Horrors Revisited: THE ACT OF KILLING Film Review

By at August 1, 2013 | 4:00 pm | Print

4 / 5 stars

The Act of Killing Movie PosterA colleague once told me that while watching Errol Morris’ The Fog of War, she realized the film’s subject was using the course of his interview to determine whether he’d be going to hell. That subject was controversial former Secretary of Defense Robert McNamara, who eventually arrived at his afterlife location in 2009. In The Act of Killing, executive produced by Morris and Werner Herzog, another national leader of sorts also confronts his past in front of the camera, slowly contemplating his role in the Indonesian massacre of 1965-66, a period of genocidal terror in which he proudly and unconscionably was responsible for some 1,000 deaths.

His name is Anwar Congo, and in director Joshua Oppenheimer’s outlandish, bizarrely painful documentary, there’s no wondering if Congo is considering a cosmic punishment for his actions. He and his cohorts talk about it almost endlessly, hashing out their haunted minds in a fantastically surreal setting: Oppenheimer has asked them to recount their sociopathic past by creating their own movie about it. The act of making this death document is occasionally sickening and repeatedly surprising.

Oppenheimer’s conceit is a daring one, maybe even exploitative to a point, but man, does it work. The self-professed gangsters, murderers of roughly one million “Communists” (any detractors and Chinese nationals), adore American movies and are eager to create their schlocky masterpiece. In an early sequence recalling the “glory days,” Congo and his cartoonish, rotund henchman, Herman Koto, discuss scalping movie theater tickets for Hollywood films and then walking across the street to oversee torture sessions, humming the film’s tunes and whistling at women all the way. With the oddball pair’s easy gait and giddy charm, you’d swear the scene was fictional. But The Act of Killing is just getting started.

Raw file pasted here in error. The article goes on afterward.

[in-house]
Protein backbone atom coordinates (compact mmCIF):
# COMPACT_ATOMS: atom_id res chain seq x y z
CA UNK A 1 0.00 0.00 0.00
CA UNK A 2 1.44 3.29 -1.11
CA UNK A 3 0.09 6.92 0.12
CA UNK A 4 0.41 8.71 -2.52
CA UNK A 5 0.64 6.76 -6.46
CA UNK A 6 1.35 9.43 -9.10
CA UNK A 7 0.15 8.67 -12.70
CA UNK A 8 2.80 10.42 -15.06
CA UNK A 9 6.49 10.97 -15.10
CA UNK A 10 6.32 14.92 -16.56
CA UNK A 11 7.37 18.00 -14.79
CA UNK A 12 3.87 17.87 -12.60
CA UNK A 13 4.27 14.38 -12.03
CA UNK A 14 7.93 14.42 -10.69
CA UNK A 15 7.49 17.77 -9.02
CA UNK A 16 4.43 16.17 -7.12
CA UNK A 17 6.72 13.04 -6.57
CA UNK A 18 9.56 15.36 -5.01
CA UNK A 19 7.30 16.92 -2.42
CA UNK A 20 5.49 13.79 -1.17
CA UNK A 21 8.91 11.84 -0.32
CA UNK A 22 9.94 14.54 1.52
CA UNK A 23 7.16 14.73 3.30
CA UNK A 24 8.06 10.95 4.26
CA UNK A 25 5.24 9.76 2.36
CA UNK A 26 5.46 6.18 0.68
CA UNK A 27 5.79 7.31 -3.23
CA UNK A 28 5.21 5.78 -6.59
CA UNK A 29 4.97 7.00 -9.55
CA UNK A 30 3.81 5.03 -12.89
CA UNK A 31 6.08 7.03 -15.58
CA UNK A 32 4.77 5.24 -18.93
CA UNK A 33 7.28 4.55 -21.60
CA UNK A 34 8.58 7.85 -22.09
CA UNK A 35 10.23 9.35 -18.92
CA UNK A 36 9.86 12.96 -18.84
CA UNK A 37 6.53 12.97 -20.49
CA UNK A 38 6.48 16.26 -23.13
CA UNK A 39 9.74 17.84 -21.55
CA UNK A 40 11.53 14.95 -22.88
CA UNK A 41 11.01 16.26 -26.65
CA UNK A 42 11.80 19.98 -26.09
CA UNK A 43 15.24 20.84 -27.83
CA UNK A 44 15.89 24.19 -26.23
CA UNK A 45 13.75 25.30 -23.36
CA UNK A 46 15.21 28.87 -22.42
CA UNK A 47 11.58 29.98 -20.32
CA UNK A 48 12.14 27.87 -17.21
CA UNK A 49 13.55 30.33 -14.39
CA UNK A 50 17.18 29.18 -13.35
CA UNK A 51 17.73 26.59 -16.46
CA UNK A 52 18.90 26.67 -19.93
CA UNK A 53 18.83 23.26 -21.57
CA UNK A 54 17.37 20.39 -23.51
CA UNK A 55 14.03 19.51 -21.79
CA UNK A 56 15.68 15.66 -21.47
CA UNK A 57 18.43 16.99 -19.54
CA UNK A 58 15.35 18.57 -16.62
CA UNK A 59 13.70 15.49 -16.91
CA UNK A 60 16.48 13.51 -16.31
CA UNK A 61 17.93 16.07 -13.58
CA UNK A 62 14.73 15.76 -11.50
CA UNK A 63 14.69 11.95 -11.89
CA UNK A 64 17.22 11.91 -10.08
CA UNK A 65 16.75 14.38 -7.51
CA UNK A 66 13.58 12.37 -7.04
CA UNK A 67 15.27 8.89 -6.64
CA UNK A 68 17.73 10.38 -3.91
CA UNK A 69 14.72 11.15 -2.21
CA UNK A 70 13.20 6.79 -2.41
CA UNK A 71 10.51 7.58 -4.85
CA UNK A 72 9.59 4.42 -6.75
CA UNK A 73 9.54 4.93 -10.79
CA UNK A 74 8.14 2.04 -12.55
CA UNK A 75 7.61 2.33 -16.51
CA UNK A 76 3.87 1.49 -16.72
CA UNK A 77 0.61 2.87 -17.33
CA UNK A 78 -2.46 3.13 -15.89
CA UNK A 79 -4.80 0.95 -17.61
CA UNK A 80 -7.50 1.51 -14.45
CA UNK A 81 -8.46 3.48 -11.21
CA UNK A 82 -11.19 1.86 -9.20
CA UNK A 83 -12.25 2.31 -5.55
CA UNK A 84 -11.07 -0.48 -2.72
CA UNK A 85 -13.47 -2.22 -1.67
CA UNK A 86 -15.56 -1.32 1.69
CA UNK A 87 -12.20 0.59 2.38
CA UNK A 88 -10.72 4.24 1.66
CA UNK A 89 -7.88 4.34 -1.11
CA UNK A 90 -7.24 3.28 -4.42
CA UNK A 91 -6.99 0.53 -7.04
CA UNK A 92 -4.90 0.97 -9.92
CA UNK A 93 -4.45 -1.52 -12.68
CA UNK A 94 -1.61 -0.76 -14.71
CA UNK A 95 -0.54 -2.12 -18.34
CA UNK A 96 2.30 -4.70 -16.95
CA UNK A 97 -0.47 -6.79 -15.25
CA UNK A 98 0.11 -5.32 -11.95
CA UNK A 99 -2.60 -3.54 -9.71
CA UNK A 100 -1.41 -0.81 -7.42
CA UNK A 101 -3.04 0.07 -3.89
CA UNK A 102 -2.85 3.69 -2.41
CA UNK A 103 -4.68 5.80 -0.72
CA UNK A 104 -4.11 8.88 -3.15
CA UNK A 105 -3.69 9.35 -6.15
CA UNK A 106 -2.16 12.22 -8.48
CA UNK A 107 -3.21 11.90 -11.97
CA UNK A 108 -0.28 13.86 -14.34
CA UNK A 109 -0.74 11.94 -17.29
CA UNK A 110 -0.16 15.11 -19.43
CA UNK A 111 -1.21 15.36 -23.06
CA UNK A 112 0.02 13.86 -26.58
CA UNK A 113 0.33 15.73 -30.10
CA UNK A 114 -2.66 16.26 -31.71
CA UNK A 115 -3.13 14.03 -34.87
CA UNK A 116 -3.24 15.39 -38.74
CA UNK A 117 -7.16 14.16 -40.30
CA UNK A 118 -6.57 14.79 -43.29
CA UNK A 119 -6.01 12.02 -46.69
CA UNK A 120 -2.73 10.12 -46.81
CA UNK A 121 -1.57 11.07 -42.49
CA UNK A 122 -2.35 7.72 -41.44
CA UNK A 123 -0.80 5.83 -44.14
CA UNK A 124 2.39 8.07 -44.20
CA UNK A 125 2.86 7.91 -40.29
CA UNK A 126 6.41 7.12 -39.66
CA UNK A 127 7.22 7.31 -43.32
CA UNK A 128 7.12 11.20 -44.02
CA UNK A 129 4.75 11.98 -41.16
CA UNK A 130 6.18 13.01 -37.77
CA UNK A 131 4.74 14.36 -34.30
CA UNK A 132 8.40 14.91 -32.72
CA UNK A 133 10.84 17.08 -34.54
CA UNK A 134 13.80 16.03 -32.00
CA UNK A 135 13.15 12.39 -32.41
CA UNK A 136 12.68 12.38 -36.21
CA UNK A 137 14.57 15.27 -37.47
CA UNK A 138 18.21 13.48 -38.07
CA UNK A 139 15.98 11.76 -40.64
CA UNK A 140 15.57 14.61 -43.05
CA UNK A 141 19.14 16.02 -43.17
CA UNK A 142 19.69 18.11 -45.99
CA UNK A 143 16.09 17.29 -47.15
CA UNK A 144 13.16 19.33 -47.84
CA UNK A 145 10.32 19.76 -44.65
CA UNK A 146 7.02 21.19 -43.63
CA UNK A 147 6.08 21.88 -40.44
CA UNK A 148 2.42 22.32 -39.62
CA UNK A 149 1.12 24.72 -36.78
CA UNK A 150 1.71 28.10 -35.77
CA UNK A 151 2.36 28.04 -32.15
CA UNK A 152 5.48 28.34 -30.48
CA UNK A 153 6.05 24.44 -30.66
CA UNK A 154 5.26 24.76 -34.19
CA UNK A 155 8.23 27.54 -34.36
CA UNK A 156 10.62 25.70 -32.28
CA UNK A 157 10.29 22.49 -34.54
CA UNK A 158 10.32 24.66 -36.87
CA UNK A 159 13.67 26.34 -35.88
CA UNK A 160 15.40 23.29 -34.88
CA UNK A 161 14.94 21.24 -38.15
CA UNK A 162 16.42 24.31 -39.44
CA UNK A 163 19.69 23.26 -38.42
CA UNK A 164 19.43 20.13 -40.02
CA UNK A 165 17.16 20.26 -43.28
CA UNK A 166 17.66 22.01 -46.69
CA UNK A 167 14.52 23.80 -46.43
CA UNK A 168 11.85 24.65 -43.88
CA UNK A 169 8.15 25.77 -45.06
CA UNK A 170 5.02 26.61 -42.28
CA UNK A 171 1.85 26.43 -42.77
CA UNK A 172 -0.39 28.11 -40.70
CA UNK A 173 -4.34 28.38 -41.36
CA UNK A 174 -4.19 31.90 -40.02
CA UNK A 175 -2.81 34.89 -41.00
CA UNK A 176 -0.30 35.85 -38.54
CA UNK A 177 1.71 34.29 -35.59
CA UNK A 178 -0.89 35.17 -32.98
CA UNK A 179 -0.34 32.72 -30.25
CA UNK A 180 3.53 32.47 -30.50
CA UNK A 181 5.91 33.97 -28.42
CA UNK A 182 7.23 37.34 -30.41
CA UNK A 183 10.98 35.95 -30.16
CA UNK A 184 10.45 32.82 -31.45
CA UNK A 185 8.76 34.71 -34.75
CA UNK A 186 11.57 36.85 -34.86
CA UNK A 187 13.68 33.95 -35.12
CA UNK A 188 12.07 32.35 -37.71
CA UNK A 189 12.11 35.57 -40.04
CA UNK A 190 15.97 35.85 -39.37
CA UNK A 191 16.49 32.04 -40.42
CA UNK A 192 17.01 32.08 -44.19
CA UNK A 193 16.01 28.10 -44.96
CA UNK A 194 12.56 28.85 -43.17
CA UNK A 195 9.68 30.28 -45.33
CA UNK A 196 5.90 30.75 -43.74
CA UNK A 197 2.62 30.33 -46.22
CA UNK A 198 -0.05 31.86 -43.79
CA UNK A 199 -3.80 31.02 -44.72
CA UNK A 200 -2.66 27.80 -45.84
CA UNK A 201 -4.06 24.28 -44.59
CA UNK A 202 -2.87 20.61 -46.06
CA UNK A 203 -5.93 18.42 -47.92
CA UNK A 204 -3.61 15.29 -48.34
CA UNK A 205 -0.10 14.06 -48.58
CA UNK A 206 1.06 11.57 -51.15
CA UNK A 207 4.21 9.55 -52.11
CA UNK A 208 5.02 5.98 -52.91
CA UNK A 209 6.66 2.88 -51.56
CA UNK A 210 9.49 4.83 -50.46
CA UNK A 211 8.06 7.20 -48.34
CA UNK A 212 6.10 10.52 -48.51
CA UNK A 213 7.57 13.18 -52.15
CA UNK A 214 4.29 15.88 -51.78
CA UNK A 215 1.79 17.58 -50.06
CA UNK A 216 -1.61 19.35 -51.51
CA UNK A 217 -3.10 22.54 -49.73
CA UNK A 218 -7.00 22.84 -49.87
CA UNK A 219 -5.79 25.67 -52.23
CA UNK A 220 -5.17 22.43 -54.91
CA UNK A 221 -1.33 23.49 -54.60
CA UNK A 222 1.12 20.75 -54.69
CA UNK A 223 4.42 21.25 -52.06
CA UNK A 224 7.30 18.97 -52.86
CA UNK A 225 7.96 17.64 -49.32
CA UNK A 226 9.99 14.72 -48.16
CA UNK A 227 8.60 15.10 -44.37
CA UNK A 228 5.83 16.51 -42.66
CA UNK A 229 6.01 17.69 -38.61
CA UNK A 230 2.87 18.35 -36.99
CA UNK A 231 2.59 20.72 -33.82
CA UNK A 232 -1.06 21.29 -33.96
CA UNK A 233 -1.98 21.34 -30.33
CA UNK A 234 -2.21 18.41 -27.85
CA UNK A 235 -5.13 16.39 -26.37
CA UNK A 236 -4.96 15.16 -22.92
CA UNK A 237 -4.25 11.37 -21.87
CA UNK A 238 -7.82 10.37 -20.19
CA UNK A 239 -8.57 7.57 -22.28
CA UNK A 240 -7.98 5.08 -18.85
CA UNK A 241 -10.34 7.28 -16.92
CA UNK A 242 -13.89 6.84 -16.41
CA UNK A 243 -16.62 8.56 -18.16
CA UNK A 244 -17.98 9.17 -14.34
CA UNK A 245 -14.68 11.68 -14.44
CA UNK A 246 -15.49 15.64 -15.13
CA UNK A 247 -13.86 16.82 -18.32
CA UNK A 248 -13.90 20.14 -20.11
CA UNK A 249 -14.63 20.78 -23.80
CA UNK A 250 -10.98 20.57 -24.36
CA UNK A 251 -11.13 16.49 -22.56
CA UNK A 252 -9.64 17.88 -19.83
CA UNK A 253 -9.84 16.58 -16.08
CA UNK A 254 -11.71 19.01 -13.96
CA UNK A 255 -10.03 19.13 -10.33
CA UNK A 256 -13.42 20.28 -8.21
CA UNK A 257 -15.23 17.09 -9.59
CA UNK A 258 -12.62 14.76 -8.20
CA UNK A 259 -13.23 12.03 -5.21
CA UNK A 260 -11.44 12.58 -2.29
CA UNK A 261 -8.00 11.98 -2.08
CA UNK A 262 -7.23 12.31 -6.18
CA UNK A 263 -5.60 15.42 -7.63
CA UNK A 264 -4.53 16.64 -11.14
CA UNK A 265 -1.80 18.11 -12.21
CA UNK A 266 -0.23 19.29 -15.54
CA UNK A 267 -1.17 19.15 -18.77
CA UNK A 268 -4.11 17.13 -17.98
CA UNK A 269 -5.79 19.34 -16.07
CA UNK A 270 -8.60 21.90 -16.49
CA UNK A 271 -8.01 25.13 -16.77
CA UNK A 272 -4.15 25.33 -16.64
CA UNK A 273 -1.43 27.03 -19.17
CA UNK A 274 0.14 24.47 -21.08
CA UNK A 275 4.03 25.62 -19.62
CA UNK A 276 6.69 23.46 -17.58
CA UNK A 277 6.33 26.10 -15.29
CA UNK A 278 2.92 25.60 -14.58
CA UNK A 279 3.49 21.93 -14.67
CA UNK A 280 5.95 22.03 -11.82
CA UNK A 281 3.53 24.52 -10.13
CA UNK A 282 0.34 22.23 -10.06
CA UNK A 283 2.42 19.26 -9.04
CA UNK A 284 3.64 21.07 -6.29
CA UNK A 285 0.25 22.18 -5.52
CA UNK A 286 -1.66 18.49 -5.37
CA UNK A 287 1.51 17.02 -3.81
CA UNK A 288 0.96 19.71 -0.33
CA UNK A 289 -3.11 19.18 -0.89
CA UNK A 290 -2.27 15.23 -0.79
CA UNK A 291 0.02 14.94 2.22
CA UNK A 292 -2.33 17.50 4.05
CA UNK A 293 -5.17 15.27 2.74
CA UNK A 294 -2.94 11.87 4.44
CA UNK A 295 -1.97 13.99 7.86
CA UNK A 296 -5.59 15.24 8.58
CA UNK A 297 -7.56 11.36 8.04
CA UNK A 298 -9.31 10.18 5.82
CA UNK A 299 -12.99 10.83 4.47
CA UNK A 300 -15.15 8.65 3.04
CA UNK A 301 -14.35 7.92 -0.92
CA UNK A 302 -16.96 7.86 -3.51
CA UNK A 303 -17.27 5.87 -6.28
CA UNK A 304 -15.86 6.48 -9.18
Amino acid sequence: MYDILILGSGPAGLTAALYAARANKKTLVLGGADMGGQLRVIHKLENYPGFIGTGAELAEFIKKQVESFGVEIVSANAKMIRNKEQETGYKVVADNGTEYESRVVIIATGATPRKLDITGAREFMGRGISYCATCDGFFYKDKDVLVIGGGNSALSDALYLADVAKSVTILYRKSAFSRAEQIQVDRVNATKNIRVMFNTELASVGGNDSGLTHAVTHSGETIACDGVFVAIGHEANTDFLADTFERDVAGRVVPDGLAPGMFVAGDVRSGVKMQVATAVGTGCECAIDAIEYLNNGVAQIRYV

Scene from The Act of Killing

With each subsequent setting, just as it seems the film might head toward too long a stretch, Oppenheimer uncovers yet another head-scratching hiccup in humanity. He takes us to a rally for the Pancasila, an orange-clad neo-military group that’s three million strong and apparently ready for anything. We witness a series of conversations and recollections, including a methodical Congo showing the camera how to end someone’s life with a wire around the neck, an option learned from U.S. movies.

When the film within the film kicks into production, The Act of Killing becomes really uncomfortable, blending the subjects’ thirst for fame, hunger for storytelling accuracy, and inexplicable creative choices. (Koto, for instance, continually shows up heavily lipsticked and dressed as a showgirl, like some despotic Divine.) Oppenheimer and his team of editors know just how to nail the hypocrisy and lunacy of it all, cutting from a massacre scene that could have been in Platoon to the military heavies discussing the merits and risks of leaving the sequence in their movie. Cut to participating child actors who can’t stop crying after the cameras stop rolling. Then to the military leader who earlier bragged about his taste for raping teenagers in the old days. This is the redefinition of insanity.

Just how does a man lose respect for life? And what happens if he never had it in the first place? These are the persistent questions as Congo takes on different “roles,” and begins to emerge as someone who’s been hiding his internal disgust and sense of reason for decades. It’s proof that the power of movies is a formidable one. And that a world filled with hatred, corruption and fear could make even the most confident killer want to puke up his guts.

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Trackbacks For This Post

  1. […] “This is the redefinition of insanity.” – Norm Schrager, Meet In The Lobby […]

  2. […] won this year’s South by Southwest Audience Award with this follow-up to his acclaimed The Act of Killing, about the mad genocidal leaders of 1960s Indonesia (featured at IFFB 2013). If you’re not at the […]

  3. […] the bizarre Oscar-nominated documentary The Act of Killing, filmmaker Joshua Oppenheimer met with some of the most vicious and legendary killers of the 1960s […]


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